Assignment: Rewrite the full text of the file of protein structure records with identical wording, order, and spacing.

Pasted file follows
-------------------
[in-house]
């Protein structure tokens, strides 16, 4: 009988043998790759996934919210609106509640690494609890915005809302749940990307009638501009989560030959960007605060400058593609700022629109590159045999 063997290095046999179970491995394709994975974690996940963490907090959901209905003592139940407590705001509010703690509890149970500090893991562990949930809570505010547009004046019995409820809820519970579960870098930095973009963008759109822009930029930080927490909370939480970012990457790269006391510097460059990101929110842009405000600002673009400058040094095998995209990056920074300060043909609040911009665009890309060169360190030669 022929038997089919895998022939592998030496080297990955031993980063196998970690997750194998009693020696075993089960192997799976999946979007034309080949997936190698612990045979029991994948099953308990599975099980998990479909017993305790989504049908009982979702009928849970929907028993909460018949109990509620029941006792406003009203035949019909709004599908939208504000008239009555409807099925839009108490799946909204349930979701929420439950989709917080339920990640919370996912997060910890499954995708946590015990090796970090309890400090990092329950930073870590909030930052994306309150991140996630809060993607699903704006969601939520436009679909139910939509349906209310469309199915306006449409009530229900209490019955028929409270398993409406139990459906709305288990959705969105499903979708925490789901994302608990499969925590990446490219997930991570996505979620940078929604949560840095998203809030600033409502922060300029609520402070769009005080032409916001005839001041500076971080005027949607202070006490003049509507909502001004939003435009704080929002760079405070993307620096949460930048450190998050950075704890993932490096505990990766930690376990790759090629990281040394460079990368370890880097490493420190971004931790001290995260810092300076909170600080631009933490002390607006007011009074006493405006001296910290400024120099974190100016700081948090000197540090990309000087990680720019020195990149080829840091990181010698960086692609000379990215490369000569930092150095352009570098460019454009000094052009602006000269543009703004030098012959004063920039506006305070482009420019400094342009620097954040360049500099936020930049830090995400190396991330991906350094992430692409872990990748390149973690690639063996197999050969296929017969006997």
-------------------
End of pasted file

[in-house]
């Protein structure tokens, strides 16, 4: 009988043998790759996934919210609106509640690494609890915005809302749940990307009638501009989560030959960007605060400058593609700022629109590159045999 063997290095046999179970491995394709994975974690996940963490907090959901209905003592139940407590705001509010703690509890149970500090893991562990949930809570505010547009004046019995409820809820519970579960870098930095973009963008759109822009930029930080927490909370939480970012990457790269006391510097460059990101929110842009405000600002673009400058040094095998995209990056920074300060043909609040911009665009890309060169360190030669 022929038997089919895998022939592998030496080297990955031993980063196998970690997750194998009693020696075993089960192997799976999946979007034309080949997936190698612990045979029991994948099953308990599975099980998990479909017993305790989504049908009982979702009928849970929907028993909460018949109990509620029941006792406003009203035949019909709004599908939208504000008239009555409807099925839009108490799946909204349930979701929420439950989709917080339920990640919370996912997060910890499954995708946590015990090796970090309890400090990092329950930073870590909030930052994306309150991140996630809060993607699903704006969601939520436009679909139910939509349906209310469309199915306006449409009530229900209490019955028929409270398993409406139990459906709305288990959705969105499903979708925490789901994302608990499969925590990446490219997930991570996505979620940078929604949560840095998203809030600033409502922060300029609520402070769009005080032409916001005839001041500076971080005027949607202070006490003049509507909502001004939003435009704080929002760079405070993307620096949460930048450190998050950075704890993932490096505990990766930690376990790759090629990281040394460079990368370890880097490493420190971004931790001290995260810092300076909170600080631009933490002390607006007011009074006493405006001296910290400024120099974190100016700081948090000197540090990309000087990680720019020195990149080829840091990181010698960086692609000379990215490369000569930092150095352009570098460019454009000094052009602006000269543009703004030098012959004063920039506006305070482009420019400094342009620097954040360049500099936020930049830090995400190396991330991906350094992430692409872990990748390149973690690639063996197999050969296929017969006997």